St. Germain’s new album adds the spice jazz music needs
By Patrick Patterson
This post should serve as a public service announcement in the interest of all of those JITM listeners willing to take their palates to the next level, whether for purposes of self-betterment or pretentious chin-waggery at fancy dinner parties:
In the hottest heat of the musical kitchen that is the appreciation of jazz, the serious foodie would notice the relative blandness of ingredients on the menu. Countless variations on the classical ensemble (a trumpet here, an upright bass there) yield the bulk of what we consider to form the canon of jazz cookery, including many of our favorites; the gustatory sensations evoked by masters like John Coltrane and the incomparable Mr. Mingus are the very picture of palatability and a testament to the uniquely reactive chemistry that comes from a deep and storied understanding of the basic ingredients of jive, and yet… what more could be said?
This mastery is cherished, in the romanticized view, which for this listener is on par with the cut scene from Pixar’s Ratatouille, where the once evil food columnist is humbled and transformed by a beautifully arranged dish, which brings him back to his childhood in rural France. But what if that dish, those carefully crafted layers of veg upon veg had just had an additional, more exotic ingredient that would set them apart from the original? Would that critic have been more inclined to fall at the feet of its new and possibly improved take on the classic? Would he hate it? What if this is akin to the harmony of line after line of sax on keys so well-beloved by so, so many? What if the addition of flutes, oboes, or a bassoon could be as inflammatory and potentially captivating as a dash of sriracha in one’s scrambled eggs?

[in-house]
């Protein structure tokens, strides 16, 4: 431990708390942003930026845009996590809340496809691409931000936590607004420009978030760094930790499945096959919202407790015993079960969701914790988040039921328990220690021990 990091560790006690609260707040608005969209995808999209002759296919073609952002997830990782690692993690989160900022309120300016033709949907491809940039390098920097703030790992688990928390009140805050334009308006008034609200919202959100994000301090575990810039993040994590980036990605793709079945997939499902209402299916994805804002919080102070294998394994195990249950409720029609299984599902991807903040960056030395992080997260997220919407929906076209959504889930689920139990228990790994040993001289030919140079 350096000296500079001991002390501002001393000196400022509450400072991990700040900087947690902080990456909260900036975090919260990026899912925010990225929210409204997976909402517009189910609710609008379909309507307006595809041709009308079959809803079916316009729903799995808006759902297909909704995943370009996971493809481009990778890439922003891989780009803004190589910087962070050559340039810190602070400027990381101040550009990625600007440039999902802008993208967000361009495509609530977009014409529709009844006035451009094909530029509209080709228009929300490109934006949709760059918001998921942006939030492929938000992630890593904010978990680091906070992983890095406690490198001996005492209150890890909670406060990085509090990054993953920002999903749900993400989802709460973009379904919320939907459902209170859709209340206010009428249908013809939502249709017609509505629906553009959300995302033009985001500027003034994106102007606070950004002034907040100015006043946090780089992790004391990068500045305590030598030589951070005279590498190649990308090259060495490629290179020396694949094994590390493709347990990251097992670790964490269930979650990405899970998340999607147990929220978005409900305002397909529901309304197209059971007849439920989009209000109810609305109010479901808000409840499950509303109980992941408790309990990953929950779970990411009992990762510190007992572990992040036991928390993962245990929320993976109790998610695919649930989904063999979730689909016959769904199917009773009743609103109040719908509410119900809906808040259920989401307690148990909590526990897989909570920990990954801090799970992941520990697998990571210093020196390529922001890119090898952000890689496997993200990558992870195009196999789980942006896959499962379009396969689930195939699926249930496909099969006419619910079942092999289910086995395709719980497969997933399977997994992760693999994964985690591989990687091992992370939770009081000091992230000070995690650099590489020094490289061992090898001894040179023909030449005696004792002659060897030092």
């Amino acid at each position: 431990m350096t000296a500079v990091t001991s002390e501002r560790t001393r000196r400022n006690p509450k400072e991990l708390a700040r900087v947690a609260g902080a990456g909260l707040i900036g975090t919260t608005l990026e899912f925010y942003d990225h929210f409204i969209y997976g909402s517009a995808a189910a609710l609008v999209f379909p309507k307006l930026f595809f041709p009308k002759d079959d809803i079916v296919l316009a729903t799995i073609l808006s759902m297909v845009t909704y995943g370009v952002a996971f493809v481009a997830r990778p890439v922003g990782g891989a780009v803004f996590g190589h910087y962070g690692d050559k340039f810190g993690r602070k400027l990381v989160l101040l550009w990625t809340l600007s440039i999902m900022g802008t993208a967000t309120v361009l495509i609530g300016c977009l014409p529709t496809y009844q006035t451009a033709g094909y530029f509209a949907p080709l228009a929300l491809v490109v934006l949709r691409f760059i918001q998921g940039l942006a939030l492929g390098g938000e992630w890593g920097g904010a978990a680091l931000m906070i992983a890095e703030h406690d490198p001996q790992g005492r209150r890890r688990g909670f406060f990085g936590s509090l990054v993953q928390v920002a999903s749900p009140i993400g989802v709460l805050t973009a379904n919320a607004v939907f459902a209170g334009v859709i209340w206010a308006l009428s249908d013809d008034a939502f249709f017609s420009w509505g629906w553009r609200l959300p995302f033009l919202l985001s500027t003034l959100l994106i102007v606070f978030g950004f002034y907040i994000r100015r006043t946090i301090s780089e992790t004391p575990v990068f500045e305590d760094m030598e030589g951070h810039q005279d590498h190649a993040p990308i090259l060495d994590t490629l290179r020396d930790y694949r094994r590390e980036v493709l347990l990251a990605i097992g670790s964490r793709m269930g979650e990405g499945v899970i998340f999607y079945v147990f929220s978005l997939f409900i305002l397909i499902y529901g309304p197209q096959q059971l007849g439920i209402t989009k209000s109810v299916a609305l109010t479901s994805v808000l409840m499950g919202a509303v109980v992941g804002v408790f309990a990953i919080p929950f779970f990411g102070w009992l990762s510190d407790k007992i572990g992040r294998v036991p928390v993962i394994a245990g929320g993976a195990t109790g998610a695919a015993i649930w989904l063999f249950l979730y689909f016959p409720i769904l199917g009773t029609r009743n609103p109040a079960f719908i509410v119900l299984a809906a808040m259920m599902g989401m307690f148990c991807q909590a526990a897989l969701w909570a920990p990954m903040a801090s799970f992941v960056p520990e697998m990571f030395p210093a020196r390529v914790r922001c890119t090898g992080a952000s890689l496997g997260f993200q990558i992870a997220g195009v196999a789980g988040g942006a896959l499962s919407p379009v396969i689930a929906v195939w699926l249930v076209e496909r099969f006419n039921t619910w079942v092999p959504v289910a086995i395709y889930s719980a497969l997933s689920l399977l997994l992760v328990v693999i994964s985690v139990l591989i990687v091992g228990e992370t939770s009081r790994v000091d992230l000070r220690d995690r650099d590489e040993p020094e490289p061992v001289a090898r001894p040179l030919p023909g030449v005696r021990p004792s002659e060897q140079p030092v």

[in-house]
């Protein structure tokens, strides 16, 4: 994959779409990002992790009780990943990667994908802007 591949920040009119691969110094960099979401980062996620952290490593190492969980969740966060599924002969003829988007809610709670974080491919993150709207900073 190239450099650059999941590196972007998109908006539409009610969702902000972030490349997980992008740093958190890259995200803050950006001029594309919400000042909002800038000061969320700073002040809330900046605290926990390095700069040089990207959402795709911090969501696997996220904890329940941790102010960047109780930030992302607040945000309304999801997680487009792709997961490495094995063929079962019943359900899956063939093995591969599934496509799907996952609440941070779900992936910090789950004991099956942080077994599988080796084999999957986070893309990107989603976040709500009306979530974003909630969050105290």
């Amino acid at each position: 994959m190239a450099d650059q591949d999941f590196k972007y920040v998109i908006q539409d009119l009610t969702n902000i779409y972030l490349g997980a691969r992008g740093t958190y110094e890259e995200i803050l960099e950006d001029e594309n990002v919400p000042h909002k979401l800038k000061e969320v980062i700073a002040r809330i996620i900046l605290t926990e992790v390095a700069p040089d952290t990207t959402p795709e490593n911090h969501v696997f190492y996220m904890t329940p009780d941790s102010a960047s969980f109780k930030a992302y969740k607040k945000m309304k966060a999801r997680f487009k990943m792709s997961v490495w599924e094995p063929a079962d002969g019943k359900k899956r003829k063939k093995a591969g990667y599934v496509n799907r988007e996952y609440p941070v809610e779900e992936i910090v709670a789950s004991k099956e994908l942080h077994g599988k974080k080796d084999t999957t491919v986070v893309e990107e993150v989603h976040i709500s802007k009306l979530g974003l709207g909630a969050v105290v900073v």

“What if?” should indeed be the question on the lips of many in the world of jazz, and one that is not without an answer. There is an unnamed effort in the world of jazz on the part of a few revolutionaries (in this DJ’s humble opinion) which would bring more spice to an already sizzling musical melting pot.
“So Flute” refers to the killer flute-based track by St Germain which serves as the inspiration for this post, along with the works of one, Ron Burgundy (pictured, gloriously): work like this should not go unheeded by the serious listener, but rather sought out and lauded for its edge and relative freshness. Some good starting points, besides, are the furthered works of St Germain, opting for flute and organ to emulsify their sound, Hot Club of Detroit (now featured in the KJHK Jazz rotation) and their dandy chops on accordion jazz, as well as any of the works of Jazz Mandolin Project (self-explanatory, much?), or the more adventurous musings of Herbie Hancock or Marcus Miller (“Bruce Lee” is a particularly wonderful episode of weirdness), where electronics and sampling take pleasure to the level of molecular gastronomy… in any case, the chemistry of jazz should not be limited to as many elements found in the big band projects of the past.
Be adventurous in your listening, and don’t be afraid to spice it up. Food for thought, at least.
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